Hydronic heating: Everyone seems to like it including my relative in New Jersey to whom I recently spoke. He said his home is virtually dust free and since he doesn't need a lot of air conditioning, he gets by with window units. We live in eastern North Carolina. Contractors in this rather small town are not at all familiar with hydronic heating. However, the largest contractor in town is becoming knowledgeable of it and is gearing up to meet possible future demands. He noted that more and more home owners (especially homes being built) are becoming interested in "hot water" heating.

Apparently, hydronic heating is fairly easy to maintain and is far less complicated and hazardous than my gas pack. A gas pack appears to have more intricate parts than a jetliner and is always subject to explode and blow the whole house away. Although it is not much reported by the news media, such explosions do happen about a hundred times a year in the United States. The government would probably ban the use of natural gas furnaces were they not so widely used and thought of as being more environmentally friendly than most other types of heating fuels.

Well, short of moving back to Hawaii or waiting until hydronic heating becomes available in my area, it looks like I'm stuck with the duct. By means of this rambling, hastily written and disjointed message, I just wanted to share my "findings" with other readers who might (for whatever reason -- building, planning, etc.) be somewhat interested.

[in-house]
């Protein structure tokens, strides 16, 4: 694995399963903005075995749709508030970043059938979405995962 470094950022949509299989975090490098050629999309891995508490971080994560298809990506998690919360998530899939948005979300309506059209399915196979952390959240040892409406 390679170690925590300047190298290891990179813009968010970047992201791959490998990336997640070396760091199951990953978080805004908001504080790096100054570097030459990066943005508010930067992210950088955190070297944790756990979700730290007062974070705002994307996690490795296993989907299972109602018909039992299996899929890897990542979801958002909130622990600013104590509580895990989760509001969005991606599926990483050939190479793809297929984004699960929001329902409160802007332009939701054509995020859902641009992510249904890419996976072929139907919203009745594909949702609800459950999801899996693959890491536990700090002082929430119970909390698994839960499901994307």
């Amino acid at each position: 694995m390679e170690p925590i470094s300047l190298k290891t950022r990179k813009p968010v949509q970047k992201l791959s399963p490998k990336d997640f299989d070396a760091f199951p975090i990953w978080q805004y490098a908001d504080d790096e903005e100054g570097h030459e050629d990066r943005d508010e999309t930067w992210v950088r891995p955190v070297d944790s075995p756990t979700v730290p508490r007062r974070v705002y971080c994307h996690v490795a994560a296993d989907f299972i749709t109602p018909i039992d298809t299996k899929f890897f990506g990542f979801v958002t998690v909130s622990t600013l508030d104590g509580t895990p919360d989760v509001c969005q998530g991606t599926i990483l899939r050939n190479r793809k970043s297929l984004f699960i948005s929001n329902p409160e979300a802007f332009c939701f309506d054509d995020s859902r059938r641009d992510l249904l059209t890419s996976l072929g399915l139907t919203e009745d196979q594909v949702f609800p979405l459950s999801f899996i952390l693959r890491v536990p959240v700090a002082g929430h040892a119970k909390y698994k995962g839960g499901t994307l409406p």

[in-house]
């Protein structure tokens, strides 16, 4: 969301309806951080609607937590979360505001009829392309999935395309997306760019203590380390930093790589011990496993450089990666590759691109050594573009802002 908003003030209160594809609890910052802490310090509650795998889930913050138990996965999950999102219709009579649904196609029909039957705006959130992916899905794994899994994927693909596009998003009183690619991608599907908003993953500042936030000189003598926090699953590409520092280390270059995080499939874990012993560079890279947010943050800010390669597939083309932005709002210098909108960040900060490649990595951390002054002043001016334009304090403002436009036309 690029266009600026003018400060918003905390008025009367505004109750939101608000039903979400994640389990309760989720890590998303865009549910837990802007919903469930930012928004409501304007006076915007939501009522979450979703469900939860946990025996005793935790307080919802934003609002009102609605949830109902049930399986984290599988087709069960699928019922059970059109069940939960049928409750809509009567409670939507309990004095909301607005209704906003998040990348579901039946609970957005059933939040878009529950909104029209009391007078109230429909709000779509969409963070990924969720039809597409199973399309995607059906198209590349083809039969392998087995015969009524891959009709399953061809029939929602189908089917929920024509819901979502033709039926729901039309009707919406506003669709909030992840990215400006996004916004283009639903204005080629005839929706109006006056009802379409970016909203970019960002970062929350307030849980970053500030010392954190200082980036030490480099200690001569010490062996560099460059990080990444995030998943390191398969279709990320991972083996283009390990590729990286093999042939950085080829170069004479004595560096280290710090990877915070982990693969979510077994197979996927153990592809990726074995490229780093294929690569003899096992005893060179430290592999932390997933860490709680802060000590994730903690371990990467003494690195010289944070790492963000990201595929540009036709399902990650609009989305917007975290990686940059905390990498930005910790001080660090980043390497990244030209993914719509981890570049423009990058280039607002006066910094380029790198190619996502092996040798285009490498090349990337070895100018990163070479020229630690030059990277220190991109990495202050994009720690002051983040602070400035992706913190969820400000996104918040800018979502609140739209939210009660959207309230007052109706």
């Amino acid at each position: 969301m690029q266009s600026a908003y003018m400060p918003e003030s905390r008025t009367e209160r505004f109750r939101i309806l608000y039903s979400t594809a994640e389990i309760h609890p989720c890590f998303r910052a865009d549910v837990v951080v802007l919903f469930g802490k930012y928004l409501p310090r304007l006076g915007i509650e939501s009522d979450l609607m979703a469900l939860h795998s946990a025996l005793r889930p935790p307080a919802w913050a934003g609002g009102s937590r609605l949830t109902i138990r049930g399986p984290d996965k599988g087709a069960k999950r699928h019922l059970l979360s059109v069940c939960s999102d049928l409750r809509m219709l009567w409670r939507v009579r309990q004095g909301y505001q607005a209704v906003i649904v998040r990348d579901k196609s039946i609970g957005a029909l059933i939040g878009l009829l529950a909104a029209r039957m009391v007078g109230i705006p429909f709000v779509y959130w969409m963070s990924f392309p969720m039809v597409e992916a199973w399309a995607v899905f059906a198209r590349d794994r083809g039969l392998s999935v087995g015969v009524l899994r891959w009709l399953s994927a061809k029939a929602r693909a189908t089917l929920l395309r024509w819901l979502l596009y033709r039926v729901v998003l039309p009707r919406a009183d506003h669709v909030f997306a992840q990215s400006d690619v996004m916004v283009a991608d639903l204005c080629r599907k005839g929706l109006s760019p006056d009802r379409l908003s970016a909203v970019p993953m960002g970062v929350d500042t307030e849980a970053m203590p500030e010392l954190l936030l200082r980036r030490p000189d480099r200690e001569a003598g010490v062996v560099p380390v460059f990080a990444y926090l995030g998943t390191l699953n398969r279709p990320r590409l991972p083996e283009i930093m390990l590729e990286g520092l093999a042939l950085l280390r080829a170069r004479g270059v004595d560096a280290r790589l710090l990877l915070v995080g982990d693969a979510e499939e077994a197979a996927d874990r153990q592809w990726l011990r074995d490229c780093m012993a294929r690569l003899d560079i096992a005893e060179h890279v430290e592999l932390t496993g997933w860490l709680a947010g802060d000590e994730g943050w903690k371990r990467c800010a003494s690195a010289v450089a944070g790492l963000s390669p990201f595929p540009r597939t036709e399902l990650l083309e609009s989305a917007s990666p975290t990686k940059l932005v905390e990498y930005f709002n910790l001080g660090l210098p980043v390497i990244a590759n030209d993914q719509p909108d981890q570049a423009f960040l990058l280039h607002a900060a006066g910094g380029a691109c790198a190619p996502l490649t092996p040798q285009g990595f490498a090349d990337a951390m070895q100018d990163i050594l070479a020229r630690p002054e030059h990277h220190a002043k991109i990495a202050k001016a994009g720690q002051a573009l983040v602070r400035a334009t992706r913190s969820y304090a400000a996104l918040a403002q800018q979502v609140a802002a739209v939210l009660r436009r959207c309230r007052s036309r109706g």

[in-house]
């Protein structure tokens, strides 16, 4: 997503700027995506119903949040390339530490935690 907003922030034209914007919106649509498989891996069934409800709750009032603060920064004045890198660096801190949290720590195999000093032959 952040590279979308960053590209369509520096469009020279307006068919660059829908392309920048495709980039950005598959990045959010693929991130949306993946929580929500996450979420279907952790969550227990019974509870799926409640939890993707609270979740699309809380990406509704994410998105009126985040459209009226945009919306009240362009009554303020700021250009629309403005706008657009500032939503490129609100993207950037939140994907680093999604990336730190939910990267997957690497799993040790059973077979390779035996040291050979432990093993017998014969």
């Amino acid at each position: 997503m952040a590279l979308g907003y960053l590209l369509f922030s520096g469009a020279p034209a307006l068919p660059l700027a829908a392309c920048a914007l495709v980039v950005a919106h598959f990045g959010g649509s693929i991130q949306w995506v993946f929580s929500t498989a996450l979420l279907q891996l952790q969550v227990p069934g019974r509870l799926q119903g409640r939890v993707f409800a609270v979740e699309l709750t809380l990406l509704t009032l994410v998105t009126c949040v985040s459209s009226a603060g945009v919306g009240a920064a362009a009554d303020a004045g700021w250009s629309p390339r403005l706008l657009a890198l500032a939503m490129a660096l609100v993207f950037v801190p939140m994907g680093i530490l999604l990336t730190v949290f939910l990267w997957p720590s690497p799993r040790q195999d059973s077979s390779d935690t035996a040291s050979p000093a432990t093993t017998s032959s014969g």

My thanks to everyone. BTW, this is an awesome, informative, information-sharing forum.
 
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Old 12-06-04, 02:43 PM
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I have merged this thread with your previous one, and responses to keep everything together. If you need to add to it, please use the reply button below.
 
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Old 12-06-04, 02:52 PM
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notsohandy

There are commercial businesses that do duct cleaning. Basically they use high powered vacuum cleaners and flexible hoses to vacuum out the inside of the duct work. Once clean, if you use a good filter, like Ken described, and change them regularly, I don't think you will be circulating any more dust than you would with a hydronic heating system (which I do love during heating season) and running a ceiling fan. Remember, in a closed house, most of the dust is dead skin from the human occupants, and whatever contributions that pets make.